UAW Vice President Terry Dittes said the strike “is the union’s last resort but is needed because the sides are far apart in negotiating a new four-year contract.” But the strike’s convenient timing suggests the decision had less to do with the union’s dissatisfaction over contract negotiations, and more to do with the growing corruption scandal surrounding the UAW.

    Until now, current union President Gary Jones had escaped any formal scrutiny in the ongoing federal investigation at the union. But just last week, the US District Court of Eastern Michigan unsealed a criminal complaint which indicted UAW Region 5 Director Vance Pearson and implicated UAW President Gary Jones as a co-conspirator.

    Pearson and other officials, including Jones, are charged with embezzling over one million dollars in members’ dues. To mask their crimes, Jones apparently directed UAW Region 5 officials to set up a “Master Account” with the hotel where their annual conference was held.

    In one particularly damning example, former Vice President Norwood Jewell hosted two parties totaling over $50,000. Included at these parties were thousands of dollars of ultra-premium liquor, cigars, and provocatively dressed “kandy girls” to light the cigars of the unions officials.

    Given the new information about Jones’ involvement, it’s a wonder he survived the recent attempt to remove him from office. But it makes the call to strike that followed almost immediately after — shutting down 33 manufacturing plants in nine states — even more suspicious.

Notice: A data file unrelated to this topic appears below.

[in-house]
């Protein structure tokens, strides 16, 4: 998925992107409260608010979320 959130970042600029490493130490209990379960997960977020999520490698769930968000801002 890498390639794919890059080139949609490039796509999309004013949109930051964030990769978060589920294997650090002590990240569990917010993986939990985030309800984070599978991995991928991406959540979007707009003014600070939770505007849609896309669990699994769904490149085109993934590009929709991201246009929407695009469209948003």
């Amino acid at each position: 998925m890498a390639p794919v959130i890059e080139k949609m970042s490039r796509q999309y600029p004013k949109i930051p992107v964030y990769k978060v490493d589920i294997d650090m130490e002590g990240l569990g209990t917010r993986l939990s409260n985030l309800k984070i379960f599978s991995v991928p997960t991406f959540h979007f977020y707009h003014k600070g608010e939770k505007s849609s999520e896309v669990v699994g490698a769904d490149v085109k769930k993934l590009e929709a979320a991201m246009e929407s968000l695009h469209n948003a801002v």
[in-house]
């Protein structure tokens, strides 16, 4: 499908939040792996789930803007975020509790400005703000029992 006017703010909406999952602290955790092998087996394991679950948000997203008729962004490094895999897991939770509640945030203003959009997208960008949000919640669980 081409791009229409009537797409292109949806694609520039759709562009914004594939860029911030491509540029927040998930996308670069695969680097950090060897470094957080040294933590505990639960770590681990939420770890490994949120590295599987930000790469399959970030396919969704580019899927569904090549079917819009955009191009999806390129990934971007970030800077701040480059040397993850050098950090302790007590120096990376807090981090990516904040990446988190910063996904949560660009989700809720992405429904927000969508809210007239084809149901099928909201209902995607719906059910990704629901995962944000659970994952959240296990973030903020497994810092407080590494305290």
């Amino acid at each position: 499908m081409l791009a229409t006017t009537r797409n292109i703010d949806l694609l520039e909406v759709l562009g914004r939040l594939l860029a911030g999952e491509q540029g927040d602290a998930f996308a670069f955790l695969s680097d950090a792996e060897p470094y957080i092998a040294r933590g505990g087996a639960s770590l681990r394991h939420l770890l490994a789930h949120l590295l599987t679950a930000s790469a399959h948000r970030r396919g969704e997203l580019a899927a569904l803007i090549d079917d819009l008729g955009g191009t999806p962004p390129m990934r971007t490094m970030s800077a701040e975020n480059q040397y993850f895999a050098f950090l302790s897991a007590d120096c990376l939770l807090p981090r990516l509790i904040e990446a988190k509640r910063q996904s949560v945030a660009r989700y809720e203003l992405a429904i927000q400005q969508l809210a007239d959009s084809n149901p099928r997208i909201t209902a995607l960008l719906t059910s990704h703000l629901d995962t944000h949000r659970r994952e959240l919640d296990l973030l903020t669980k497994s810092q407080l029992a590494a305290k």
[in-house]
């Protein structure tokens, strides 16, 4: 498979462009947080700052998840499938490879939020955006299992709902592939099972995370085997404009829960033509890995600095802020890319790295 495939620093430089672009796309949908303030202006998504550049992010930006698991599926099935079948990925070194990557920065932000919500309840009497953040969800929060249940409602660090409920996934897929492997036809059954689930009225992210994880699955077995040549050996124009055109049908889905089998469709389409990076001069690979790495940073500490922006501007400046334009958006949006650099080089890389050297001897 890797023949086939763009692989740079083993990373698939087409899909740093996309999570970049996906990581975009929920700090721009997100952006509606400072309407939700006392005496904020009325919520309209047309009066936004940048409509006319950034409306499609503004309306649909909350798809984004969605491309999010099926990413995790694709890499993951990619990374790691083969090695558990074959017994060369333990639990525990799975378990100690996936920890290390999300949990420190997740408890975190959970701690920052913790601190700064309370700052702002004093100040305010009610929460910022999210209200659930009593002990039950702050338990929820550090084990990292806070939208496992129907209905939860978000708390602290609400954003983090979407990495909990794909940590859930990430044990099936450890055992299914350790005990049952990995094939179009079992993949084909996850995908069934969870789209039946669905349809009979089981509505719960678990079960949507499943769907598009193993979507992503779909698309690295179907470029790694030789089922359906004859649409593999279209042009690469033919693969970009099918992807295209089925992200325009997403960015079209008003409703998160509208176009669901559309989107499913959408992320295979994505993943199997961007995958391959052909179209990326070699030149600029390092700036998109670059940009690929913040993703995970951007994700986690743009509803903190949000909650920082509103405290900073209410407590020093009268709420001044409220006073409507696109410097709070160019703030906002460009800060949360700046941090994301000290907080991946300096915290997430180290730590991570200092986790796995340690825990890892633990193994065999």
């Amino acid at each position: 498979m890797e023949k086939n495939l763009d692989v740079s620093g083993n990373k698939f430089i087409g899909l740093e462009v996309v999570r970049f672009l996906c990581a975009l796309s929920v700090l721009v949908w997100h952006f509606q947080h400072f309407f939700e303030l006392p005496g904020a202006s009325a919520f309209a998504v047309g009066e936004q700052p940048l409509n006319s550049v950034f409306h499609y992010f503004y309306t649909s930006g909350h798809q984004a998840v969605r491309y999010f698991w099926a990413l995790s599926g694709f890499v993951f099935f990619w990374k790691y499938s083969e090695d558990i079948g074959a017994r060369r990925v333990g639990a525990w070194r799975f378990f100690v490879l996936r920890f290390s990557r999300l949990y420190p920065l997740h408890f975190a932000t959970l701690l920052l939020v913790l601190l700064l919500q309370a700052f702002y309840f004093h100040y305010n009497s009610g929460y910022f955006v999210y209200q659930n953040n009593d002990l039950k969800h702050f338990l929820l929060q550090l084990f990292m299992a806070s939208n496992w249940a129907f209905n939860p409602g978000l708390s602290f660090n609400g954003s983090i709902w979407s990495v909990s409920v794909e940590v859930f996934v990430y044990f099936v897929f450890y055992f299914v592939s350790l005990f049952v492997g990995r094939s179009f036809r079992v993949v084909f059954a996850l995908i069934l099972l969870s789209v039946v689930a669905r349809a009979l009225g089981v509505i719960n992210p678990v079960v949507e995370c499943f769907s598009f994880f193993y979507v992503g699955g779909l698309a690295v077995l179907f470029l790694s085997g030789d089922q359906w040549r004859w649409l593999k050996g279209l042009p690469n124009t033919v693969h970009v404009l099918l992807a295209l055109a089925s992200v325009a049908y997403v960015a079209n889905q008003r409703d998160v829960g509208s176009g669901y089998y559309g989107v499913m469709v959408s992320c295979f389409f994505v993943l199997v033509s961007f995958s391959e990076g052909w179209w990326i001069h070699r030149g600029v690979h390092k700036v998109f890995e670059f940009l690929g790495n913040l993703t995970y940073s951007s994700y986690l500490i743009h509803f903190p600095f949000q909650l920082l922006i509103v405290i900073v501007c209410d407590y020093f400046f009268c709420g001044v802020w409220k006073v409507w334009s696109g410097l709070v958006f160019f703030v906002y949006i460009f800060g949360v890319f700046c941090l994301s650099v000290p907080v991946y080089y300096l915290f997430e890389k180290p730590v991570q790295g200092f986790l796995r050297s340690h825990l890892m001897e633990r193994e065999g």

It seems the UAW will stop at nothing to distract the public from the union’s “culture of corruption” — even if it means jeopardizing the livelihoods of thousands of auto workers.

    Categories: UAWUncategorized
  8. Big Labor Sent Over $1.6 Billion To Left-Wing Special Interests

    In continuation of its campaign to educate the public on the benefits of the Employee Rights Act, the Center for Union Facts has released updated data that tracks how much money labor unions have sent to the Left since 2010. This new spending information includes the latest union financial records from 2018.

    Details regarding the over $1.6 billion unions sent to left-leaning causes, including which groups received the most money and how much was spent on certain categories, can be seen at this chart. Major recipients included the Democratic Governors Association, the Center for America Progress, and Planned Parenthood.

    Thanks to the Supreme Court’s ruling in Janus v. AFSCME, public-sector union members are no longer obligated to contribute to their union’s political activity as a condition of employment. But for private-sector employees in unionized workplaces, their dues are still being sent to primarily left-leaning causes without their consent. In fact, 99 percent of political contributions from labor unions since 2010 have gone to Democratic causes, even though almost half of union households voted Republican in 2016.

    Unfortunately, most union members have no idea that part of their dues go to fund left-leaning advocacy. That’s why Congress needs to get serious about legislation like the Employees Right Act, which would require unions to receive permission from members to use their dues for anything other than collective bargaining.

    Categories: Employee Rights Act